“It’s a tremendous amount of detailed work,” Cook said. now boasts big, bold images of idyllic historic homes, rolling hills, brilliant fall foliage and happy-looking people skiing down slopes or riding bicycles. The search function will eventually mimic the events calendar, “which is really robust,” Cook said, and getting “amazing feedback.” That’s all part of the travel planner put together by EverWondr Network, a company based in Greensboro, N.C., that provides software tools for digital tourism content.

The tourism department’s call center, in Newport, hasn’t heard any consumer complaints about the new website, Cook said, but a few hospitality businesses have called to ask the department to fix the search problem.

Vermont isn’t likely to lose potential visitors if they cannot find a place to stay or eat on the official state site, said Bill Ackerman, chief marketing officer for Green Mountain Marketing & Advertising and a former hotel manager. Statewide tourism websites generally have a broader and farther reach, he explained, aiming to pique the interest of travelers from far-away places such as, in Vermont’s case, Ohio or Maryland or Pennsylvania.

Most tourists visit a state site for general information, to find popular activities or specific events or narrow their interests to a particular region, Ackerman said. From there, travelers find their way to a regional association’s site and ultimately the individual businesses listed there.

The Vermont Chamber of Commerce provides its own searchable site at At the regional level, Vermont tourists will find Burlington and Chittenden County information on the Lake Champlain Regional Chamber of Commerce site,, and detailed, searchable travel guidance for the Northeast Kingdom on Ackerman said his company designed websites for the chambers of the Rutland and Okemo Valley areas.

Every hotel, B&B and tavern must build their own online presence, he said. They need to incorporate keywords that help their target customers find them. So if someone searches for an “inn” near “Stowe” that is “pet-friendly,” the pet-friendly lodgings in and around Stowe better come up.

“Their job is getting people to our border,” Ackerman said of the state. “It’s the individual businesses’ job to get people to their front doors.”

Nancy Rodgers, who owns Rodgers Country Inn in West Glover with her husband, said their guests have never found the inn via the state’s website. Most of her customers today come through more consumer-oriented portals.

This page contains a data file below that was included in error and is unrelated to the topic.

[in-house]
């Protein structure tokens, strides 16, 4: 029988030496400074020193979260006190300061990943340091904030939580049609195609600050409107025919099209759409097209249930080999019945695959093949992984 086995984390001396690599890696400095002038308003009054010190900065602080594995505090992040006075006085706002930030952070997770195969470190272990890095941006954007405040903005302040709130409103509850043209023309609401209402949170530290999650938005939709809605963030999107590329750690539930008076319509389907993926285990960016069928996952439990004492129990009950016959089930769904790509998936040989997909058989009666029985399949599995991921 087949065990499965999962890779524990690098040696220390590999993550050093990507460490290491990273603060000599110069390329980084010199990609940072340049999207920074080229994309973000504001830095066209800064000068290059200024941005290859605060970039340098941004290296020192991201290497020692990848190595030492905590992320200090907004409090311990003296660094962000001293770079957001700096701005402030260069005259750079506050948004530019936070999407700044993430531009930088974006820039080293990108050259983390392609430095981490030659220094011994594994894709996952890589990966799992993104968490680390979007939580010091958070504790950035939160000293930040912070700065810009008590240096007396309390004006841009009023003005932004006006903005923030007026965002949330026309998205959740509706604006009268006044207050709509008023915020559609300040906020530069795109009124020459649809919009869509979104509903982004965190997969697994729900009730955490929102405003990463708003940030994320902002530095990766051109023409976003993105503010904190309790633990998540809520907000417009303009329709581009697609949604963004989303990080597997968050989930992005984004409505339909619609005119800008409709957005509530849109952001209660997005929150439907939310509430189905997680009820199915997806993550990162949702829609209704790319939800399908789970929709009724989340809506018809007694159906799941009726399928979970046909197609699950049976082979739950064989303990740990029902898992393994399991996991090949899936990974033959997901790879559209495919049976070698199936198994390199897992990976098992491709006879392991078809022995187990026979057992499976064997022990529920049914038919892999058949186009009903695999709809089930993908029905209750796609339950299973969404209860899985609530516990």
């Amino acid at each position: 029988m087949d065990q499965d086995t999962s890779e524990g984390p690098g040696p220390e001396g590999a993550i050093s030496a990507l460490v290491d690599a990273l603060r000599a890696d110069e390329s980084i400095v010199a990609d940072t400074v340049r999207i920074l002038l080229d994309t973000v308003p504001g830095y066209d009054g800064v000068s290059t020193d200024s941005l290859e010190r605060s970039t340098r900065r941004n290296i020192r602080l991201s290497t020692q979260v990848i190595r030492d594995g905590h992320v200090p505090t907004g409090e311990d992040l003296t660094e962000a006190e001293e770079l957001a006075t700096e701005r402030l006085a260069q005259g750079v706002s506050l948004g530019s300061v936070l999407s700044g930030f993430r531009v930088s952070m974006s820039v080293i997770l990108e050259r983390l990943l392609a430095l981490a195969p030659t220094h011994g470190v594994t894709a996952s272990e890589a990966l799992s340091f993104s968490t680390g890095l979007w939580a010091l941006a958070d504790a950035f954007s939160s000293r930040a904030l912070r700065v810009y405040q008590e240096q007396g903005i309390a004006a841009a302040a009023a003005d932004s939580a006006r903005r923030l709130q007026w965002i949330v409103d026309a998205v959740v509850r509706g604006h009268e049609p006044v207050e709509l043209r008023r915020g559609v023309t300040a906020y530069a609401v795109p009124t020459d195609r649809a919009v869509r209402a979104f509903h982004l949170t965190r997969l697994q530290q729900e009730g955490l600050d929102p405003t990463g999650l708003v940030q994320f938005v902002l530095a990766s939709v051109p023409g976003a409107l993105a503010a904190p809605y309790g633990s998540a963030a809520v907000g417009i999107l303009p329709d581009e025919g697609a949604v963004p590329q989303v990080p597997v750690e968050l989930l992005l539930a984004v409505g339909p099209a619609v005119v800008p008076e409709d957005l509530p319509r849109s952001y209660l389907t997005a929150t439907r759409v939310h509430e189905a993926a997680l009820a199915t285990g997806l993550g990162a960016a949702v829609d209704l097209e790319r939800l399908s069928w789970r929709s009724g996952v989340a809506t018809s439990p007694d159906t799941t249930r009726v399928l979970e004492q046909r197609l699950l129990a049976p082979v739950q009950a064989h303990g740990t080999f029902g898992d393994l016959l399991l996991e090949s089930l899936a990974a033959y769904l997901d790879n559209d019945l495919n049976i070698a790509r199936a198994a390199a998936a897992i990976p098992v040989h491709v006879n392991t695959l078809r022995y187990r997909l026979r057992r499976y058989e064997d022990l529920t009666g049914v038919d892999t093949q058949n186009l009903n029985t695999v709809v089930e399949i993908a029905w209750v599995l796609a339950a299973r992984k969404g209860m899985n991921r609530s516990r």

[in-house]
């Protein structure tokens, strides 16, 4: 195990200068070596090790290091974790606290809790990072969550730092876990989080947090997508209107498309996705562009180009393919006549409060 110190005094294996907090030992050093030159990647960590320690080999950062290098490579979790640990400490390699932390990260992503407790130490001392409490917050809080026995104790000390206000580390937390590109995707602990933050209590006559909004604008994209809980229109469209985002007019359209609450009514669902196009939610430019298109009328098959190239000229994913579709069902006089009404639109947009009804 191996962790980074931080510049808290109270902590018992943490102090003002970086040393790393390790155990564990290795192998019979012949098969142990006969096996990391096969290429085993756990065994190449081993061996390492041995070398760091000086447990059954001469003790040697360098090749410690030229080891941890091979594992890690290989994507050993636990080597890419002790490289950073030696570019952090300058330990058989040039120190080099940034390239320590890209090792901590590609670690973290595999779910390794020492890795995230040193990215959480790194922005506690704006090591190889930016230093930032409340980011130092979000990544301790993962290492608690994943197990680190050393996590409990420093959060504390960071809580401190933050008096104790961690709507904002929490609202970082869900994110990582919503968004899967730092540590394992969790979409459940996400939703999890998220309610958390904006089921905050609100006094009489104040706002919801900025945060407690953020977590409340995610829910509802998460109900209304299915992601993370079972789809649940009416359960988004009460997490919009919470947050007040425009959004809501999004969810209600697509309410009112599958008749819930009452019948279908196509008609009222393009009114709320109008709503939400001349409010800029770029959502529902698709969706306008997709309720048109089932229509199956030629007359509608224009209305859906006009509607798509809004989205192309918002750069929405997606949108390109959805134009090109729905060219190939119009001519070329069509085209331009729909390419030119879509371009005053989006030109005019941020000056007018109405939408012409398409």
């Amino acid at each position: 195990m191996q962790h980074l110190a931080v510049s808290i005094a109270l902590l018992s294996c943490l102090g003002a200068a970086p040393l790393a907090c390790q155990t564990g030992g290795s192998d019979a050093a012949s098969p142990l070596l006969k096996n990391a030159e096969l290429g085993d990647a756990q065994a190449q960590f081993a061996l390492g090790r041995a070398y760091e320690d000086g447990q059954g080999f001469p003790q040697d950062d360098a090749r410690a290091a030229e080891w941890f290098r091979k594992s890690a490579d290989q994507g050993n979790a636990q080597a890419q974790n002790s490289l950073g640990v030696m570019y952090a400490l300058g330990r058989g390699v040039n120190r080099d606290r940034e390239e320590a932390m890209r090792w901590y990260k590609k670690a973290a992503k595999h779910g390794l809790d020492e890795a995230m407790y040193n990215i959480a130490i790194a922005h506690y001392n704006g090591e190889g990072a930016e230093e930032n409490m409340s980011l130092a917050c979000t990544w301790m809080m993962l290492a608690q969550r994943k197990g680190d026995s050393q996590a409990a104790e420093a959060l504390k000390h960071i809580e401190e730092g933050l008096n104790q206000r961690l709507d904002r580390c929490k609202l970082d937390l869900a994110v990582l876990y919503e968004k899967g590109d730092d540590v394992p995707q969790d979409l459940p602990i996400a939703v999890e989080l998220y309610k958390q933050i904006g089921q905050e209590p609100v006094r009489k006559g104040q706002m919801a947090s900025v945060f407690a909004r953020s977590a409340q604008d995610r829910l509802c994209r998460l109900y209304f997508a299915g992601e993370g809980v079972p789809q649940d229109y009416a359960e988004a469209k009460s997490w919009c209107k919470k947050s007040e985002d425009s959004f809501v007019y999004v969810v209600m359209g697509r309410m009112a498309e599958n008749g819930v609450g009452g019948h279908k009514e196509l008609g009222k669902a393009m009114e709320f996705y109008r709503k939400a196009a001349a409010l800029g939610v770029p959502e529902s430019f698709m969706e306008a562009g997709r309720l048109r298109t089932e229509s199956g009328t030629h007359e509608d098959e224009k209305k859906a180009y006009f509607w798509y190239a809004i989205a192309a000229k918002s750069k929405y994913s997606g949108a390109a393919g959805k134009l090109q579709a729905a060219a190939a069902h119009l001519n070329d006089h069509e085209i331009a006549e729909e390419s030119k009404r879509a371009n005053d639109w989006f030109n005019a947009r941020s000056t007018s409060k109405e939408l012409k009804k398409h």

“They’re going to TripAdvisor or they’re going to Airbnb,” she said of the site that connects travelers directly to property owners with available rooms.

Small operators today must focus their time and money on marketing tools that get them bookings, not just exposure, Rodgers said. “The younger ones … it’s all about apps on their phones,” she said, adding that state’s ability to drive any business depends on the ease and accessibility of its site. “Whatever they have, it needs to be working.”

Mobile friendliness is crucial, so the state’s fast upgrade was worthwhile, even if it launched before completion, Ackerman said. These days, he added, no interactive website is ever really complete, as it requires continuous updates and new information to stay relevant and technologically viable.

That’s the new goal of the Vermont Department of Tourism, said Cook, who fields frequent tourist requests for information that he and his staff wouldn’t otherwise have considered including on the website – if they knew about it at all. One recent caller, for example, wanted a list of all the Buddhist monasteries in Vermont, he said, leading to the discovery of quite a few.

They now can add that to the online content. And the back-end software allows not only consumers to pull information but the state to analyze site traffic and collect data about where travelers live, which zip codes they search most often and what topics interest them.

“Fortunately, we’re really close to having that one item fixed,” Cook said of the search function. “And while doing that, we actually discovered there’s a lot of other cool things we can do, too.”